One of the princesses was equally captivated by Saro’s good looks and repeatedly fantasized about him. When she realized that the youngest queen had beaten her to the prize, she gave them up and Saro and the queen were banished.
Did I just say ‘banished’? No! We were not told what the punishment was. The next scene showed guards beating up Saro while the queen was shown hiding and watching the unfolding drama from behind a tree.
Saro was left for dead, however, his spirit was revived by the mythical Akala bird and with the power of the bird, Saro made it in another town. His newfound wealth and fame turned him into an ungrateful man who finally met his albatross in the arms of many other women. Buoyed by pride, he eventually priced himself out of favor.
The lessons in the movie are many and clear, although no attempt was made to spotlight any of the lessons and one can interpret it as a validation of rape, wife-snatching, etc. While the lessons are clear, the same cannot be said of the plot.
The Use of Ifa Corpus in Historical Reconstruction
As historians have noted, no source of history is infallible. Mr. Afolayan’s source is a rather curious one. In my research on dress, I came across many sources on dress-use in Yorubaland that were tied to Ifa corpus. In one of the stories, Esu was said to have given a cloth to one of the spirits, a female spirit, to cover her breasts when they were coming from the infernal regions to the earth. In turn, he got pap. In other Ifa stories, we were told stories of Sango, Ogun, Osun, Oya, and many other personages.
As a historian, I found all these confusing. For instance, Sango was the Second king of Oyo. He was never a spirit but a mortal human. If the Ifa corpus can write about Sango, then there was nothing ancient about Ifa and the stories can be said to be carefully curated by some people at some point and because it was told from generation to generation without scrutiny, it assumed a mythical nature that Ifa priests bandy around today.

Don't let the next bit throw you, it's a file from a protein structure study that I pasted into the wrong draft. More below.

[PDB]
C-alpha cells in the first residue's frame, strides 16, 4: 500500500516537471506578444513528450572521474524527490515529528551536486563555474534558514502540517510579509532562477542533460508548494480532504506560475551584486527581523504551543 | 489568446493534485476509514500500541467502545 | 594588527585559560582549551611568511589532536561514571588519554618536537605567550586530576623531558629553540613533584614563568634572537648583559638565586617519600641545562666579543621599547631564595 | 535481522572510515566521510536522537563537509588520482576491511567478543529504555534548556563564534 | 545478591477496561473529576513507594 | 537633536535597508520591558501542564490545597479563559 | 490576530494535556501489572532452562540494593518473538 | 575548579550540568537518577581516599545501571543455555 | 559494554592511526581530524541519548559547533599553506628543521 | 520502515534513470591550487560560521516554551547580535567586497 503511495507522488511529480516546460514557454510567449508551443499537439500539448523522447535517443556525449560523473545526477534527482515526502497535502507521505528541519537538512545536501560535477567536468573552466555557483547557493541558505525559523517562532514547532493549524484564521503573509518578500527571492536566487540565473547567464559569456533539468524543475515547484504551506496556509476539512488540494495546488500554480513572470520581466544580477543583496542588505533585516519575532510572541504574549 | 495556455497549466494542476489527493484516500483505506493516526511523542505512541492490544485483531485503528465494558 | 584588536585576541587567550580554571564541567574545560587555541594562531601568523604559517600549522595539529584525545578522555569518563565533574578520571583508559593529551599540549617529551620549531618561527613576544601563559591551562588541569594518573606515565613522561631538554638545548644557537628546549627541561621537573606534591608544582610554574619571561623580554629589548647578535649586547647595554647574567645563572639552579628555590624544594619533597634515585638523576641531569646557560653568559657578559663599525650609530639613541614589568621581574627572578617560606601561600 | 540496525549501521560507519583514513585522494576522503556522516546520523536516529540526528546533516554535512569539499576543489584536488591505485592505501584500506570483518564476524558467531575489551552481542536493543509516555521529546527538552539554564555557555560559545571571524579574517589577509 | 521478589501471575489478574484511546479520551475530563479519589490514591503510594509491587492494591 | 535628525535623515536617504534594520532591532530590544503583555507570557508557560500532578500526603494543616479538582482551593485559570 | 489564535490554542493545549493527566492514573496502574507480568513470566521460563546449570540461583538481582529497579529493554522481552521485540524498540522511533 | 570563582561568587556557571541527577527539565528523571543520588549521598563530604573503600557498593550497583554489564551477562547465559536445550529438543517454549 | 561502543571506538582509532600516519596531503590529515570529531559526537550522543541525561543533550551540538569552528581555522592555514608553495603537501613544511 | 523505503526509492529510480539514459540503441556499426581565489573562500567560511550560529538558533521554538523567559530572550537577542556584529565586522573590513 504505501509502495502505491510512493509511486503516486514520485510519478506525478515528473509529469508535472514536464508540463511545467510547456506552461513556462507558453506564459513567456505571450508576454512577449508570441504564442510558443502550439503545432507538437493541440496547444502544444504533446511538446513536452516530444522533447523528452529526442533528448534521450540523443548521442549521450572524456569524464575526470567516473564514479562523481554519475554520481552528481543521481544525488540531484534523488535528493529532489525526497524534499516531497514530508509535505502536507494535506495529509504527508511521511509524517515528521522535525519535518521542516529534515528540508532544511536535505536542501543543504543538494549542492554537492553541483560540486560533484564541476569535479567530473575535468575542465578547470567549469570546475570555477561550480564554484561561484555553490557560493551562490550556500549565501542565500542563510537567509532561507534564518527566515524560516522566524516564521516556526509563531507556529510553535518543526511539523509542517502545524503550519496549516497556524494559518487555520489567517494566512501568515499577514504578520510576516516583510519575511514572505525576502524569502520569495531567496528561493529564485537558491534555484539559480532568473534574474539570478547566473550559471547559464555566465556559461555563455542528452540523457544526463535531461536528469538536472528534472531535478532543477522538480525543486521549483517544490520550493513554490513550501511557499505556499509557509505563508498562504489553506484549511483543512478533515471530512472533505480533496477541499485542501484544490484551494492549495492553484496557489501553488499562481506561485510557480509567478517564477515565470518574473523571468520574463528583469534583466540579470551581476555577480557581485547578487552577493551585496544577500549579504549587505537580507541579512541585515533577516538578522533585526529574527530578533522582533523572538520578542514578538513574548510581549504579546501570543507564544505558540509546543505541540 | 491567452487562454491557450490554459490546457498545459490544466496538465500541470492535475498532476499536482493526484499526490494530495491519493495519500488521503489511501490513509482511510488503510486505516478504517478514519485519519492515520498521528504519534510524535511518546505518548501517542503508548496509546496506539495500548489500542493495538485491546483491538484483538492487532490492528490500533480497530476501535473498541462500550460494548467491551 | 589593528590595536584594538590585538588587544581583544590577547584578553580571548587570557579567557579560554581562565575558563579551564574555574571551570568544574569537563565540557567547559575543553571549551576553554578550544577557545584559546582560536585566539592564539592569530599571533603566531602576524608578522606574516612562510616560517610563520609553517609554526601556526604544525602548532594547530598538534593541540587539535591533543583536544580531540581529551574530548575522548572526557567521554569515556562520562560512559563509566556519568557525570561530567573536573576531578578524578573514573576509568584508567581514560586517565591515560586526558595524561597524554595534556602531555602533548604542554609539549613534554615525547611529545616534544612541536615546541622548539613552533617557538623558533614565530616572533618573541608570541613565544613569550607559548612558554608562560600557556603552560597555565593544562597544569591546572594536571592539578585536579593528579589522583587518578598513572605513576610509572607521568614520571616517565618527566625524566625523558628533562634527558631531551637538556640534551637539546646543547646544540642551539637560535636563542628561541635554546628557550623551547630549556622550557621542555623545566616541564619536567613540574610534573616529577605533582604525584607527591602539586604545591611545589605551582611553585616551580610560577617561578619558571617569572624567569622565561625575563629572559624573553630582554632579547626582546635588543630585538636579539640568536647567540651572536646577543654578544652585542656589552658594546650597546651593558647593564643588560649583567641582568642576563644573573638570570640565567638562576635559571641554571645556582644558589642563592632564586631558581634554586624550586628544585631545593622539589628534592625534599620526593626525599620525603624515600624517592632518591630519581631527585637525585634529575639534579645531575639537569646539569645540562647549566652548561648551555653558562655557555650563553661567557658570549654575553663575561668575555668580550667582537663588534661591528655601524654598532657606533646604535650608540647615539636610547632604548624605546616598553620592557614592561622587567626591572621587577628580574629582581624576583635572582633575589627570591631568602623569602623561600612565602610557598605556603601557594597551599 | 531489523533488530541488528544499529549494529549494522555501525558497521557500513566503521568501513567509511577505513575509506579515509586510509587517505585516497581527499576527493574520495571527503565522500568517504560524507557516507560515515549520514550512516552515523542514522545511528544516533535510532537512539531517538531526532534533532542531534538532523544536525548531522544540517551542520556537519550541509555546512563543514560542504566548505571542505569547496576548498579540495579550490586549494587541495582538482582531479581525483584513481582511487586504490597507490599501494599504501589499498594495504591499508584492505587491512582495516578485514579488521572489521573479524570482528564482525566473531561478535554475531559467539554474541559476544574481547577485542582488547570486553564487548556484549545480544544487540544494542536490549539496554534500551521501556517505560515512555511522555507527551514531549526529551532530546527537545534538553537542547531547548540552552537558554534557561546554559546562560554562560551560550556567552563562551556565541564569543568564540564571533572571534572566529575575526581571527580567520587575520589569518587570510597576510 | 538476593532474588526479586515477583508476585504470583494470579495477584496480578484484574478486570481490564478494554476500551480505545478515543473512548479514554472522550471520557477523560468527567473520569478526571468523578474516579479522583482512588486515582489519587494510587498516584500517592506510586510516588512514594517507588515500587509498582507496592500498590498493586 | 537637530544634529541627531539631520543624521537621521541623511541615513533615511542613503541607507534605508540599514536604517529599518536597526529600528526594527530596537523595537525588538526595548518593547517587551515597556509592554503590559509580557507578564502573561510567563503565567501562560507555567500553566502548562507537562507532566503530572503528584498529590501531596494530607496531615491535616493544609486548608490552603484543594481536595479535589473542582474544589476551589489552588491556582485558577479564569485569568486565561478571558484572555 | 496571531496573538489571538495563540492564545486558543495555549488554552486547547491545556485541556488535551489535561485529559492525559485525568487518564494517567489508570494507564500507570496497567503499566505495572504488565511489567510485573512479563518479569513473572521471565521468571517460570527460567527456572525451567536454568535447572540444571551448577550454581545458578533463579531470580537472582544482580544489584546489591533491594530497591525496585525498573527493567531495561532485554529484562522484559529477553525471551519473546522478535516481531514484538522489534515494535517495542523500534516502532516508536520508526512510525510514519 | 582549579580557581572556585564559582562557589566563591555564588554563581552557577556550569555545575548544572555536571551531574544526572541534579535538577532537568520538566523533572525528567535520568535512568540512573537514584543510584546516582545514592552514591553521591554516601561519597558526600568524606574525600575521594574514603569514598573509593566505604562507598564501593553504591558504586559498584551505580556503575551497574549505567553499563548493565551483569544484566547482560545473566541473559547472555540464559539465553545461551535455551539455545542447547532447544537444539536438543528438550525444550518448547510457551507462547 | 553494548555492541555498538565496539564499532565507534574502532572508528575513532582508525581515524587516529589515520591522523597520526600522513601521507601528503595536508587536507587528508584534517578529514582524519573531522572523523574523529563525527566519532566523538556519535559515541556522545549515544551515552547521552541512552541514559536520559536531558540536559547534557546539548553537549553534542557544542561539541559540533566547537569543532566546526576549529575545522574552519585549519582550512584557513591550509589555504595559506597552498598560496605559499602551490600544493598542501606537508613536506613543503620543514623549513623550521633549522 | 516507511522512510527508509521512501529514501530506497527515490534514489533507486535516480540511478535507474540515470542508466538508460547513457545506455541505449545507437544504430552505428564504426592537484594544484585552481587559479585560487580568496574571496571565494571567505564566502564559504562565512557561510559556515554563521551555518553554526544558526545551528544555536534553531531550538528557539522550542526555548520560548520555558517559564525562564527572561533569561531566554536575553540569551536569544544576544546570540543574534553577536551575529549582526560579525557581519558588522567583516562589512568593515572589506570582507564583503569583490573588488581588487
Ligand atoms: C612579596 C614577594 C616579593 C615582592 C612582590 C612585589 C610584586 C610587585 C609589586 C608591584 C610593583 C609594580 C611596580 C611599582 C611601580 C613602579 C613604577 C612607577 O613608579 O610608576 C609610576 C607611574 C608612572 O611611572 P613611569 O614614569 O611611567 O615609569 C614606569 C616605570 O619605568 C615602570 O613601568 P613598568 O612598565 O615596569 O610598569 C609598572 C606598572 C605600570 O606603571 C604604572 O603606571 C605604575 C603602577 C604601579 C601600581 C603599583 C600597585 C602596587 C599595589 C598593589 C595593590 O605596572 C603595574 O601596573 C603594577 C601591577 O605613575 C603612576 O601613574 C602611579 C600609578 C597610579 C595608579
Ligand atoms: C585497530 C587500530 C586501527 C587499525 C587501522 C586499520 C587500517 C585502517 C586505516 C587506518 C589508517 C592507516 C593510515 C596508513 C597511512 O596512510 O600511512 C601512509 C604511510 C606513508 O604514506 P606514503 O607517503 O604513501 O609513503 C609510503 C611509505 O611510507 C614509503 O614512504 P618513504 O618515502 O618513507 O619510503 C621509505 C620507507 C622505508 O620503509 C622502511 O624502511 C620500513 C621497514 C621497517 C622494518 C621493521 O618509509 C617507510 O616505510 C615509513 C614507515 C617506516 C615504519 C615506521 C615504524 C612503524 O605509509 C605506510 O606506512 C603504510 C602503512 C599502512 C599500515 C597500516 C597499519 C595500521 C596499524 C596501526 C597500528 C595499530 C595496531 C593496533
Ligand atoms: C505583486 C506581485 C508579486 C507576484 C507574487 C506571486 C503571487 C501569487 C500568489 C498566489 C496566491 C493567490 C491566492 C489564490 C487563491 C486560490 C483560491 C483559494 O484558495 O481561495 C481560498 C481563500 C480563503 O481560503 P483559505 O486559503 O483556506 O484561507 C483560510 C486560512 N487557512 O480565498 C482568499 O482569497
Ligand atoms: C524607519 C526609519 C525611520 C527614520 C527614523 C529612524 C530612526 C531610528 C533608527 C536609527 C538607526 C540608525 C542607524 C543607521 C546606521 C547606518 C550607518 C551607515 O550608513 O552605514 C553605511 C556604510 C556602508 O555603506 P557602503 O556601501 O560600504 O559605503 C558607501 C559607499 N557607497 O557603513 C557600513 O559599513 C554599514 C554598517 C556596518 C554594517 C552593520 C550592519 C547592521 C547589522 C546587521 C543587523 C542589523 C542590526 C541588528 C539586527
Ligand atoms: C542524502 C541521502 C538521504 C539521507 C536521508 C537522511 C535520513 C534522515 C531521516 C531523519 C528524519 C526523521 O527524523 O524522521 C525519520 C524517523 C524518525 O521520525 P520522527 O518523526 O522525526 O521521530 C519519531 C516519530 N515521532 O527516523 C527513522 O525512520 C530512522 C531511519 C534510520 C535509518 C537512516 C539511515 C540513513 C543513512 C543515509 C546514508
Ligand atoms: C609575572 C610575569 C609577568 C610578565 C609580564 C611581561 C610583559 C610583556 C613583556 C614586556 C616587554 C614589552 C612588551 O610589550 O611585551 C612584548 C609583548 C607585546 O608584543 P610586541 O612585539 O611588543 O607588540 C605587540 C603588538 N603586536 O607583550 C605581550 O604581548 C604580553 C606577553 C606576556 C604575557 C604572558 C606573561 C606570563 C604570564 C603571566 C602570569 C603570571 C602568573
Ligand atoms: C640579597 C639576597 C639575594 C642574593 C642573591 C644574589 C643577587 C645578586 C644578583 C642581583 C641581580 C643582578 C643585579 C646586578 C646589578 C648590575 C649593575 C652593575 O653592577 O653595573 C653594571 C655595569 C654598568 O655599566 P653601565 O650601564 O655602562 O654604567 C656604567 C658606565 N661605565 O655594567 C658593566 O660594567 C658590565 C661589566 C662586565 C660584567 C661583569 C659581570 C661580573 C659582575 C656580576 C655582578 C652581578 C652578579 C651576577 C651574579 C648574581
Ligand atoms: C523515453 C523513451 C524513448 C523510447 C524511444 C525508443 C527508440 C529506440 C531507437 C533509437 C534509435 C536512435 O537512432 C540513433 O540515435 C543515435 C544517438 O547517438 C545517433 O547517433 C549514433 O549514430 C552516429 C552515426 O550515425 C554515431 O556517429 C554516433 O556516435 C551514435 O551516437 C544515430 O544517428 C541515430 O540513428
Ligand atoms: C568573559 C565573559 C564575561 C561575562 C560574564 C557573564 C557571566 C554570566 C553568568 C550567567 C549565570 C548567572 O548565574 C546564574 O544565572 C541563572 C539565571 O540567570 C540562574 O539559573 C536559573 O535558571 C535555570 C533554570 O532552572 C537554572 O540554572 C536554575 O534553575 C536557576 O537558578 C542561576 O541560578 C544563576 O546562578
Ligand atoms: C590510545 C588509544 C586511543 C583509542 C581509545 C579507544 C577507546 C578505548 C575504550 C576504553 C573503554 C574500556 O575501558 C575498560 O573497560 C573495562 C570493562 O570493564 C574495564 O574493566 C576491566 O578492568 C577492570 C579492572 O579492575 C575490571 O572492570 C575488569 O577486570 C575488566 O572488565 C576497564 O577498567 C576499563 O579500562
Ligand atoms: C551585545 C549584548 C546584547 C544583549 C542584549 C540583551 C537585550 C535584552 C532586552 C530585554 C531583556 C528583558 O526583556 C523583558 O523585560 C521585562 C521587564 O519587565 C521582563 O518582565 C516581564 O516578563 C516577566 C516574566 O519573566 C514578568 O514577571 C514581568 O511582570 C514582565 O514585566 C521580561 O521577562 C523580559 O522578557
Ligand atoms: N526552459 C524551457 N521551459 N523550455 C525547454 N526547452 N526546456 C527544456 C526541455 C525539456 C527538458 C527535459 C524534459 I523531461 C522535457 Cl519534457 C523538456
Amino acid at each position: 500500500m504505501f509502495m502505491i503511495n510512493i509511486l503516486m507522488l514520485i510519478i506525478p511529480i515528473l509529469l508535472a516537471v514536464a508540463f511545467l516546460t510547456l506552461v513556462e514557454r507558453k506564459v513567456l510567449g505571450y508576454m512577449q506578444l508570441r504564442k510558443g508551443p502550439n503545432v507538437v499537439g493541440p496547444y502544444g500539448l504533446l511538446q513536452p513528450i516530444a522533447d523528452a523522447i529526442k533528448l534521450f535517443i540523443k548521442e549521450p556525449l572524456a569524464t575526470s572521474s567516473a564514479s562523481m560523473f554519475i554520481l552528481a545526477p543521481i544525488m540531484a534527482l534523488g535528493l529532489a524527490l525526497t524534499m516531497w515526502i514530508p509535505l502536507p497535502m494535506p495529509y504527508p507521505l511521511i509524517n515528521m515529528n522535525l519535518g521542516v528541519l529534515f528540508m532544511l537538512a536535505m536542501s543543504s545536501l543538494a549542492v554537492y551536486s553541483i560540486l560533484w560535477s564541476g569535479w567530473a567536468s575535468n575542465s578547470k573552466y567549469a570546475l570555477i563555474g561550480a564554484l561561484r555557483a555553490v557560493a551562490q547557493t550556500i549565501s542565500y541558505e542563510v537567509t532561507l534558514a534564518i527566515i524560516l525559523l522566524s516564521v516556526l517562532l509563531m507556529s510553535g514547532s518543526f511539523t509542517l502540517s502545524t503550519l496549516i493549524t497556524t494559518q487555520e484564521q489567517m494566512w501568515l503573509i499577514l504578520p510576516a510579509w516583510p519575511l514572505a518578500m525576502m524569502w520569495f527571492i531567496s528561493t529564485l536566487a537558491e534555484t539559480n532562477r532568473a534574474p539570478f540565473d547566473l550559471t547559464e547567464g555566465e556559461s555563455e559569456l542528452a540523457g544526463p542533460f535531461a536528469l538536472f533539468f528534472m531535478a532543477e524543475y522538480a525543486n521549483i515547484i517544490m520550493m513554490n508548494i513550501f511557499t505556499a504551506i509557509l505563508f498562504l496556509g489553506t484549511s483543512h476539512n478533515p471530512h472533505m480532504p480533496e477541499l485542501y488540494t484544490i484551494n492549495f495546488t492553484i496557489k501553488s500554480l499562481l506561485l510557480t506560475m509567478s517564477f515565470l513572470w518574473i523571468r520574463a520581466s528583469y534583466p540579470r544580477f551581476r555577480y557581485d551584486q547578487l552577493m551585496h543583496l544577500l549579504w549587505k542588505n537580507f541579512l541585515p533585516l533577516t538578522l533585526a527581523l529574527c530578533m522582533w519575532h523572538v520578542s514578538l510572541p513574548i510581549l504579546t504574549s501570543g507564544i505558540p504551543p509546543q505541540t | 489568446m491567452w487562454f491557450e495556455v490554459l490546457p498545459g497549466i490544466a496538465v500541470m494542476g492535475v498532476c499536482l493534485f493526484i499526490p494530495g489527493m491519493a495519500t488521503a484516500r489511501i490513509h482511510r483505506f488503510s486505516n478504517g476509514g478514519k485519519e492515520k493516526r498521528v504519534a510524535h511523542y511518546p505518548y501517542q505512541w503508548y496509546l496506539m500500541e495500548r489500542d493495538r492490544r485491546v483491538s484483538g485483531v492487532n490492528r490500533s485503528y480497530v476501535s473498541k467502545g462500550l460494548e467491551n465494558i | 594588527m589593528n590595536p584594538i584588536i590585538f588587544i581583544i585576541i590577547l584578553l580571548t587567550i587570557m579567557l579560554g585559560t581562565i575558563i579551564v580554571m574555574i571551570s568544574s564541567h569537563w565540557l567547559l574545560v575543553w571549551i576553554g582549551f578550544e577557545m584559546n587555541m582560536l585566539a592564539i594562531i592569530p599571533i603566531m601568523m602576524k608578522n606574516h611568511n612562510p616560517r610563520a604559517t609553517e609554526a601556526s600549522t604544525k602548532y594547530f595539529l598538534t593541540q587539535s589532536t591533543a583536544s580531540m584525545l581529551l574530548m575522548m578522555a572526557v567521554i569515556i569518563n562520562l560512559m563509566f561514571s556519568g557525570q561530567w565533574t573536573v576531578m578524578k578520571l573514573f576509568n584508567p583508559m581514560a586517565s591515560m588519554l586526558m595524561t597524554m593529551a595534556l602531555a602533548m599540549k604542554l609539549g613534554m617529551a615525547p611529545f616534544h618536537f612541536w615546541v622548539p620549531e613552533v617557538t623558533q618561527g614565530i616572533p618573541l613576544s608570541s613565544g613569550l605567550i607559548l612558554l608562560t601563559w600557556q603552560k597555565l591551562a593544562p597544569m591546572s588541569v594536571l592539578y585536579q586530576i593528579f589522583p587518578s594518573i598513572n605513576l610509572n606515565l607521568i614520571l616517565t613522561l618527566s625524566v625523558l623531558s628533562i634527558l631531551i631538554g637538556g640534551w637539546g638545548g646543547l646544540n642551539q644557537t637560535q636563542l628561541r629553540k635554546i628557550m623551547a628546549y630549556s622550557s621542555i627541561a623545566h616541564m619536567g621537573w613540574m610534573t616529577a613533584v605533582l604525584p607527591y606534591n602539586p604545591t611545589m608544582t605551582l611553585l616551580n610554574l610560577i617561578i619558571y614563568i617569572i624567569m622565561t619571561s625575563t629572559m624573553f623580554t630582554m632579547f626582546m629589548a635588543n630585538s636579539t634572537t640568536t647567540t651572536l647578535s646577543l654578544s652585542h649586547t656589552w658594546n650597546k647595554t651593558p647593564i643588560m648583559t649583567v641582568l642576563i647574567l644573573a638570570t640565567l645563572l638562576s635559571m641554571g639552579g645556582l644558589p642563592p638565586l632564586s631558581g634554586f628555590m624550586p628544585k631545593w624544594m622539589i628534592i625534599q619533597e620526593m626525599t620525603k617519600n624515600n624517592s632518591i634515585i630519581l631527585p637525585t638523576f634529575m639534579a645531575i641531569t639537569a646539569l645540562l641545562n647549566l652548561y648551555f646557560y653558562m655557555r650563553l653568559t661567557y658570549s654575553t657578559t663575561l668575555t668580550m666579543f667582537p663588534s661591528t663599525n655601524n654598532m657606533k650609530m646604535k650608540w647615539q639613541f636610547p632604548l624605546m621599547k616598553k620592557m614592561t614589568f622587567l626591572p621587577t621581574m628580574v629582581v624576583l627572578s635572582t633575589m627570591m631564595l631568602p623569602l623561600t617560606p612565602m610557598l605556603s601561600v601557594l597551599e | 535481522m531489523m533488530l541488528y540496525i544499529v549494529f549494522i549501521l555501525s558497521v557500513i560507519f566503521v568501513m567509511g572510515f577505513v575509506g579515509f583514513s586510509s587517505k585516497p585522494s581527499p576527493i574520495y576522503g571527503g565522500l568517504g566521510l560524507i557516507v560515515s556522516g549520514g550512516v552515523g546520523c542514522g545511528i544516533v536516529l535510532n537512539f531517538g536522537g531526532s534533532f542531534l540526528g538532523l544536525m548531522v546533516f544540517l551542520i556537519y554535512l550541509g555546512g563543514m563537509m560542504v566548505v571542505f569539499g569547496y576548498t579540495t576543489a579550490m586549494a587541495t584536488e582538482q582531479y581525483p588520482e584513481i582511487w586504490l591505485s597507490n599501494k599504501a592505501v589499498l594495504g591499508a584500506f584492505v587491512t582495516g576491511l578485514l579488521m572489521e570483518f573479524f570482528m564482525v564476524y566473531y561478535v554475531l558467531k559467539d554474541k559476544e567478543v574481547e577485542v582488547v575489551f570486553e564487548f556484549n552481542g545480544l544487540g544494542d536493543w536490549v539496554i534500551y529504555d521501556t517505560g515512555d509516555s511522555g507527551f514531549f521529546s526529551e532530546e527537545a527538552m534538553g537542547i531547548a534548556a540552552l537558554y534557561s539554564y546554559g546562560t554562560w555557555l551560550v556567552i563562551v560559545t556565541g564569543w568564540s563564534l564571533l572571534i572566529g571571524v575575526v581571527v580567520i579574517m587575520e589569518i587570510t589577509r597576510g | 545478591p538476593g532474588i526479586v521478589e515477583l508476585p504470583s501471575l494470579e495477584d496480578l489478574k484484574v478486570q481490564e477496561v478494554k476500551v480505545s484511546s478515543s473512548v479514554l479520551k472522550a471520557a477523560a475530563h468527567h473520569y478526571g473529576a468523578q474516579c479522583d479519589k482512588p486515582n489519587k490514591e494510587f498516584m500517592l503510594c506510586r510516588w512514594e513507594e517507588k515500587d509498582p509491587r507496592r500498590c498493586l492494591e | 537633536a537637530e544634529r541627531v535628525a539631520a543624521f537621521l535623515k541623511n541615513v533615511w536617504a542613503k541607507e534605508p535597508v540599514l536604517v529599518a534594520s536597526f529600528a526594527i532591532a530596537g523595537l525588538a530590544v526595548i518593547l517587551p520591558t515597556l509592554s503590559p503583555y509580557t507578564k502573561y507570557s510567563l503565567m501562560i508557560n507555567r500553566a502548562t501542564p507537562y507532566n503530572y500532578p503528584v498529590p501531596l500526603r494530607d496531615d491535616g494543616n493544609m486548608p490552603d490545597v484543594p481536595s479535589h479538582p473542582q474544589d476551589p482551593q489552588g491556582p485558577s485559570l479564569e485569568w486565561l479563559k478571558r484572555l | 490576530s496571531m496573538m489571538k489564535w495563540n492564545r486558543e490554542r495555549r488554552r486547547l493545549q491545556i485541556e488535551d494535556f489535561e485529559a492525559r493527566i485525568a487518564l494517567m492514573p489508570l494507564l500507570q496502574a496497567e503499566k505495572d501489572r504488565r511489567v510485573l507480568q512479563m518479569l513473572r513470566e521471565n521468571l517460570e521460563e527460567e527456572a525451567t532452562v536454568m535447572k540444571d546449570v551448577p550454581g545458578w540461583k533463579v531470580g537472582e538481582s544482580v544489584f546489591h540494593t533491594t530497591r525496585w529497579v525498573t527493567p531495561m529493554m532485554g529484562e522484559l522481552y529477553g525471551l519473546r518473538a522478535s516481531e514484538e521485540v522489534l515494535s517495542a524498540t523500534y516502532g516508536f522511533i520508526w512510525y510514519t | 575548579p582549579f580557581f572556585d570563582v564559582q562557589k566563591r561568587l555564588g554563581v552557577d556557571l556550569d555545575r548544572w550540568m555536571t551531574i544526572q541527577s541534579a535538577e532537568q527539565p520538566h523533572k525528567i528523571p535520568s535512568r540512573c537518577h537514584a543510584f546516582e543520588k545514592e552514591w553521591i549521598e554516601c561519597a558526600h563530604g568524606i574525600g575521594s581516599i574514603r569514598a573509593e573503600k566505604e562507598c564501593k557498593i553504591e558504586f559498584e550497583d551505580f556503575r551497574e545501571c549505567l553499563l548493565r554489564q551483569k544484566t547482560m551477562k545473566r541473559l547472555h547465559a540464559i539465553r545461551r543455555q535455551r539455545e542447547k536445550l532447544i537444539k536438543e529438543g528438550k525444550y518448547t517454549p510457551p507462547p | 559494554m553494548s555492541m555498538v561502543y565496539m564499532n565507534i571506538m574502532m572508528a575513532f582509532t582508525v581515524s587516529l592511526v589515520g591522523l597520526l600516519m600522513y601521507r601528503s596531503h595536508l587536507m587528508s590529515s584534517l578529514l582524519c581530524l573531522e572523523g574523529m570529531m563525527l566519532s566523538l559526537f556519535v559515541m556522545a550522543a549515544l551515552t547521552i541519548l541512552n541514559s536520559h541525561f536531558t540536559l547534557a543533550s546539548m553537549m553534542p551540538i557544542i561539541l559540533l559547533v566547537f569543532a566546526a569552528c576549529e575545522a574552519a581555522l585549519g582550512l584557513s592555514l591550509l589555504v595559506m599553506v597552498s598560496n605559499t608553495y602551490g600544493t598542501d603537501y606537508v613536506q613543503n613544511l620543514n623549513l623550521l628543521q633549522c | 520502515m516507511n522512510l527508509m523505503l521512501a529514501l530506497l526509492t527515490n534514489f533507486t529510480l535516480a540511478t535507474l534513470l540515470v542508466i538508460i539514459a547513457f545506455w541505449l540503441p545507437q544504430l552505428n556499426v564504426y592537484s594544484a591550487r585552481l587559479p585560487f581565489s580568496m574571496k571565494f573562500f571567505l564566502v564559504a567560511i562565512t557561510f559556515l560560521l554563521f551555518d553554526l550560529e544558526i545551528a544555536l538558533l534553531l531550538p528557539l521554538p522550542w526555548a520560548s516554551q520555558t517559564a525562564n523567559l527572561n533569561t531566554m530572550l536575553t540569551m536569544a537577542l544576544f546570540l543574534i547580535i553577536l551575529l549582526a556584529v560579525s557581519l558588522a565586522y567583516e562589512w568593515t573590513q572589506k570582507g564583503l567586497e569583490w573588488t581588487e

Contrary to popular belief, Yoruba and Oyo origins are not as old as to be impossible to date. For instance, the first empire of note in West Africa was the Soninke empire. Following its fall, Mali rose and later Songhai. Yoruba and Oyo-Ile came into being after the collapse of Songhai empire. All these events have been dated. So, what the heck is the significance of the Ifa origin of the story of Anikulapo that cannot be subjected to a closer scrutiny?
Professor Wande Abimbola, one of the best authorities on Ifa, wrote in Saburi Biobaku’s Sources of Yoruba History that not all Ifa corpuses can be used in historical construction and in a 2020 Zoom lecture organized by the Oyo Global Forum, he made clear that there were two types of Ifa corpuses – one aged (Ifa-Akoda) and the other recent (Ifa-Aseda).
Any story credited to Ifa therefore needs insights from other sources before it can qualify as a credible source for historical reconstruction. In other words, one can argue that the fact that a story was credited to Ifa does not confer authenticity on it. In the Saro or Anikulapo story, it matters little what the content of the story might be, the historiality of the story is another factor.
The Alaafin of Oyo in Afolayan’s Imagination
For my doctorate degree, I researched Yoruba dress and have since published on Yoruba sartorial tradition that I am qualified to be called an expert on the subject. So, the first thing that jumped to me in the movie was the dress of the Alaafin, the Royal family, and the chiefs. In traditional Yorubaland, dress was important and dressing well was considered a mark of good bearing/upbringing.
The Alaafin in Mr. Afolayan’s imagination was a poor king that was limited in his sartorial choices. Unknown to Mr. Afolayan, at this time in Yoruba history, velvet was the king of clothes and, in different parts of Africa, including Oyo-Ile, it was exclusively reserved for the king. Sadly, the Alaafin of Mr. Afolayan’s imagination was not in any way different in his sartorial choice from his chiefs. In reality, the dress of the king, especially the Alaafin, was so great and so voluminous that a colonial officer noted: “If the chiefs are dressed like this, how would the king look”?